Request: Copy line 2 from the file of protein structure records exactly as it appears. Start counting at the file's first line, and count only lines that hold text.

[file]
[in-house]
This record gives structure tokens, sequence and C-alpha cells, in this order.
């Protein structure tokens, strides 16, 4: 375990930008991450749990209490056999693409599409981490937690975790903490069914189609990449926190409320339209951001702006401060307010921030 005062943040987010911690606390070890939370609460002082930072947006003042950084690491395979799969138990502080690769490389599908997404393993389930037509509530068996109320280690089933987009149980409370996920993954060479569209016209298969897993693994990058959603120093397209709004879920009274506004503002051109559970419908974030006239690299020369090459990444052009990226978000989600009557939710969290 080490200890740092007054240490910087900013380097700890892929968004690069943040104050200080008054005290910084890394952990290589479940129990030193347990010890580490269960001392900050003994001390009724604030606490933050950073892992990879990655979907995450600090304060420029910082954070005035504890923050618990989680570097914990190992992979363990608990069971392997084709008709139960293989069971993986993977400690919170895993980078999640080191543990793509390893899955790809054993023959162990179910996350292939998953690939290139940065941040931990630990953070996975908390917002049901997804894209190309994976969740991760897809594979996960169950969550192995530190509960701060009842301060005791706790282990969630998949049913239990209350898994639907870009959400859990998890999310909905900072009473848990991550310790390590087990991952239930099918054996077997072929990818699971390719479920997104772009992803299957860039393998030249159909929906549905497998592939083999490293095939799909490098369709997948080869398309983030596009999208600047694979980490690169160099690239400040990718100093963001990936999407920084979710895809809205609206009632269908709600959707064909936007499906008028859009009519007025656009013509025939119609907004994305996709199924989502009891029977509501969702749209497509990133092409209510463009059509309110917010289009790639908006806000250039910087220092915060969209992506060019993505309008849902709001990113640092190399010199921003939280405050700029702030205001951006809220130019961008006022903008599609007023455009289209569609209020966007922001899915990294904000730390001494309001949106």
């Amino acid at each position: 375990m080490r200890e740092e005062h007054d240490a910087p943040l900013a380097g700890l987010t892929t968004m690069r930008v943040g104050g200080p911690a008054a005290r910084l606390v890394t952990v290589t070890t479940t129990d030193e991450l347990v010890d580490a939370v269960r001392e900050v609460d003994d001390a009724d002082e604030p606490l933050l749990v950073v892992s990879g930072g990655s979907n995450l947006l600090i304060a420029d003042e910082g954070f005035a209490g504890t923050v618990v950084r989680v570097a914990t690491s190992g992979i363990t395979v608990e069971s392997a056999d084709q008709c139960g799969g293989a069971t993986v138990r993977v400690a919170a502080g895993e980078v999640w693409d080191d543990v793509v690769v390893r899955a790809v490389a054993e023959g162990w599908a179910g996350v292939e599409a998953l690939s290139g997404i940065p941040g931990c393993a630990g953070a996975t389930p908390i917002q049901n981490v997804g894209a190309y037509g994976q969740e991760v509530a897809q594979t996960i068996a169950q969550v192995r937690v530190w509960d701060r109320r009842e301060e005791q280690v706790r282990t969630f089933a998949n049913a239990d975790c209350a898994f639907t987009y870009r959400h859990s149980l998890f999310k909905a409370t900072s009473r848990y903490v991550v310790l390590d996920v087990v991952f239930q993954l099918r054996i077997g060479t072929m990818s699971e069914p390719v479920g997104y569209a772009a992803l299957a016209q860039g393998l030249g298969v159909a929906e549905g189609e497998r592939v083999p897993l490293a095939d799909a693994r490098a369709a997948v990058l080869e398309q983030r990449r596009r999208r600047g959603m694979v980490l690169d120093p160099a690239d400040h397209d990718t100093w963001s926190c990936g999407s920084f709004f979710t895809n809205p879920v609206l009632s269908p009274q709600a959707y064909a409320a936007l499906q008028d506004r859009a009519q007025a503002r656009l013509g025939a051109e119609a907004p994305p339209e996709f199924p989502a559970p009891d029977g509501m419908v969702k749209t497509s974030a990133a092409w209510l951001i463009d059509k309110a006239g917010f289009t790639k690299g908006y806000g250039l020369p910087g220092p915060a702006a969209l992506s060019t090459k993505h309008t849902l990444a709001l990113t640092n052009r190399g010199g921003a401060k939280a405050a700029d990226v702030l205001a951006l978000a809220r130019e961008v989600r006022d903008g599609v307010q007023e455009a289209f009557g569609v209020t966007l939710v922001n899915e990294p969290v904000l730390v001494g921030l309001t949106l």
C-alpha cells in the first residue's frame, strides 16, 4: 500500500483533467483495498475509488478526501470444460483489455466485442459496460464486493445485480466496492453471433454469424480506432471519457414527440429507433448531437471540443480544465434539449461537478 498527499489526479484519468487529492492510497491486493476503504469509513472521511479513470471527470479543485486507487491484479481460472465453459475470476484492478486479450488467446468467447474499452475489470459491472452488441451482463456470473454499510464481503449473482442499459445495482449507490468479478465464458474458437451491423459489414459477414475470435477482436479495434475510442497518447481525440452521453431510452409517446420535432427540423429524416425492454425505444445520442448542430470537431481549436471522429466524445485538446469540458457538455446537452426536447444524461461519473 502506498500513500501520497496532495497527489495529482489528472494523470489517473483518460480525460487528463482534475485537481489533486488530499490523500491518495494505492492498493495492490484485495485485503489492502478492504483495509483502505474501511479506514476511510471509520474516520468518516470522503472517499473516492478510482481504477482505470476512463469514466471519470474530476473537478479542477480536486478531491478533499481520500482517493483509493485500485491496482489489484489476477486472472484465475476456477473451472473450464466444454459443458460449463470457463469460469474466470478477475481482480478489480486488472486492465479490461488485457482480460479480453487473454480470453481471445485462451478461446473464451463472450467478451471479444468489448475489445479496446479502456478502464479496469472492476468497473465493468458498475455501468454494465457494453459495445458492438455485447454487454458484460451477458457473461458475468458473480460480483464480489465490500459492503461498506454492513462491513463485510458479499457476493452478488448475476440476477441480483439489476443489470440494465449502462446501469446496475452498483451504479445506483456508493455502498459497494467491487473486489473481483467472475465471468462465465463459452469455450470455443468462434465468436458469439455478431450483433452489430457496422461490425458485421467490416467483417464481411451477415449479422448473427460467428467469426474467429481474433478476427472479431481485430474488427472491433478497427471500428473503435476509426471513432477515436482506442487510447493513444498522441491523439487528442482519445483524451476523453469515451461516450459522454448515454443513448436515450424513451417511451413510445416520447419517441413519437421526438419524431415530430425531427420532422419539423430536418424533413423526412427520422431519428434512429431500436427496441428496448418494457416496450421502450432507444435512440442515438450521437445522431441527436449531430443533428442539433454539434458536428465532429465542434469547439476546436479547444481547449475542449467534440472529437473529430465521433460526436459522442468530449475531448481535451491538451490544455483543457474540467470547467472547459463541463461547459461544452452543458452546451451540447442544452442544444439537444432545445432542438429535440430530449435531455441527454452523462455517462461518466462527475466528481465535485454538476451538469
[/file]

This record gives structure tokens, sequence and C-alpha cells, in this order.